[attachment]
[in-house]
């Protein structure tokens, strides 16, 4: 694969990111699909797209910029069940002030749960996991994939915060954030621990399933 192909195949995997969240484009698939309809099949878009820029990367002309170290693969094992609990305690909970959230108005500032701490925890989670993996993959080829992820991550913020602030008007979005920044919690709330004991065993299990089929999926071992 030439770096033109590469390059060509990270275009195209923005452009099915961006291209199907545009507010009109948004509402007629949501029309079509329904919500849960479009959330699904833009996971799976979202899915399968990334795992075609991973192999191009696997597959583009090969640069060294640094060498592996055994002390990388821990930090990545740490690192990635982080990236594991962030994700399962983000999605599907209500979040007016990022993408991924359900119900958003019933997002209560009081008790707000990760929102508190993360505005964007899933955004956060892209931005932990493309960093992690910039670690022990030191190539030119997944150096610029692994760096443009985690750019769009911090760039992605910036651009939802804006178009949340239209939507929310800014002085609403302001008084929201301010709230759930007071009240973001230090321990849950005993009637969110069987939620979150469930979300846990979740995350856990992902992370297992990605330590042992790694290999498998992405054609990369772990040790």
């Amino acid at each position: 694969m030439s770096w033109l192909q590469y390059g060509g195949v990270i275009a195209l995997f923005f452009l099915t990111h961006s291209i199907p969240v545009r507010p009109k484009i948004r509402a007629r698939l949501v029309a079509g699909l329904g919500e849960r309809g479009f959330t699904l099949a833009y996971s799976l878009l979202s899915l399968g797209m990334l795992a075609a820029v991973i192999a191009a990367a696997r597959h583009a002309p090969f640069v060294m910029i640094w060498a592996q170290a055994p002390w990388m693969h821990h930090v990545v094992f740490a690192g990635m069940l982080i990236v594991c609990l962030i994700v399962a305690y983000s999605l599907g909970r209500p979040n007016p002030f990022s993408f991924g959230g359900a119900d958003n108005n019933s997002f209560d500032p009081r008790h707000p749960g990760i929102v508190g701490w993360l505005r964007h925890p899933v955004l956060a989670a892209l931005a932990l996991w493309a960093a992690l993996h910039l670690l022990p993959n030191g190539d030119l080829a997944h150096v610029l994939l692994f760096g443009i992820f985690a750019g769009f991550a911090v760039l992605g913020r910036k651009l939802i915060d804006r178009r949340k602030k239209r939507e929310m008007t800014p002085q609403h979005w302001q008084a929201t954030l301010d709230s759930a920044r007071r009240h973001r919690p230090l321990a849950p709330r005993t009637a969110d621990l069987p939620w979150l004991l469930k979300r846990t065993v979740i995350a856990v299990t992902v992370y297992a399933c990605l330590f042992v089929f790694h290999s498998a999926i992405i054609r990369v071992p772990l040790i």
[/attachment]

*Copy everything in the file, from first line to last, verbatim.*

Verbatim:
[in-house]
């Protein structure tokens, strides 16, 4: 694969990111699909797209910029069940002030749960996991994939915060954030621990399933 192909195949995997969240484009698939309809099949878009820029990367002309170290693969094992609990305690909970959230108005500032701490925890989670993996993959080829992820991550913020602030008007979005920044919690709330004991065993299990089929999926071992 030439770096033109590469390059060509990270275009195209923005452009099915961006291209199907545009507010009109948004509402007629949501029309079509329904919500849960479009959330699904833009996971799976979202899915399968990334795992075609991973192999191009696997597959583009090969640069060294640094060498592996055994002390990388821990930090990545740490690192990635982080990236594991962030994700399962983000999605599907209500979040007016990022993408991924359900119900958003019933997002209560009081008790707000990760929102508190993360505005964007899933955004956060892209931005932990493309960093992690910039670690022990030191190539030119997944150096610029692994760096443009985690750019769009911090760039992605910036651009939802804006178009949340239209939507929310800014002085609403302001008084929201301010709230759930007071009240973001230090321990849950005993009637969110069987939620979150469930979300846990979740995350856990992902992370297992990605330590042992790694290999498998992405054609990369772990040790």
């Amino acid at each position: 694969m030439s770096w033109l192909q590469y390059g060509g195949v990270i275009a195209l995997f923005f452009l099915t990111h961006s291209i199907p969240v545009r507010p009109k484009i948004r509402a007629r698939l949501v029309a079509g699909l329904g919500e849960r309809g479009f959330t699904l099949a833009y996971s799976l878009l979202s899915l399968g797209m990334l795992a075609a820029v991973i192999a191009a990367a696997r597959h583009a002309p090969f640069v060294m910029i640094w060498a592996q170290a055994p002390w990388m693969h821990h930090v990545v094992f740490a690192g990635m069940l982080i990236v594991c609990l962030i994700v399962a305690y983000s999605l599907g909970r209500p979040n007016p002030f990022s993408f991924g959230g359900a119900d958003n108005n019933s997002f209560d500032p009081r008790h707000p749960g990760i929102v508190g701490w993360l505005r964007h925890p899933v955004l956060a989670a892209l931005a932990l996991w493309a960093a992690l993996h910039l670690l022990p993959n030191g190539d030119l080829a997944h150096v610029l994939l692994f760096g443009i992820f985690a750019g769009f991550a911090v760039l992605g913020r910036k651009l939802i915060d804006r178009r949340k602030k239209r939507e929310m008007t800014p002085q609403h979005w302001q008084a929201t954030l301010d709230s759930a920044r007071r009240h973001r919690p230090l321990a849950p709330r005993t009637a969110d621990l069987p939620w979150l004991l469930k979300r846990t065993v979740i995350a856990v299990t992902v992370y297992a399933c990605l330590f042992v089929f790694h290999s498998a999926i992405i054609r990369v071992p772990l040790i």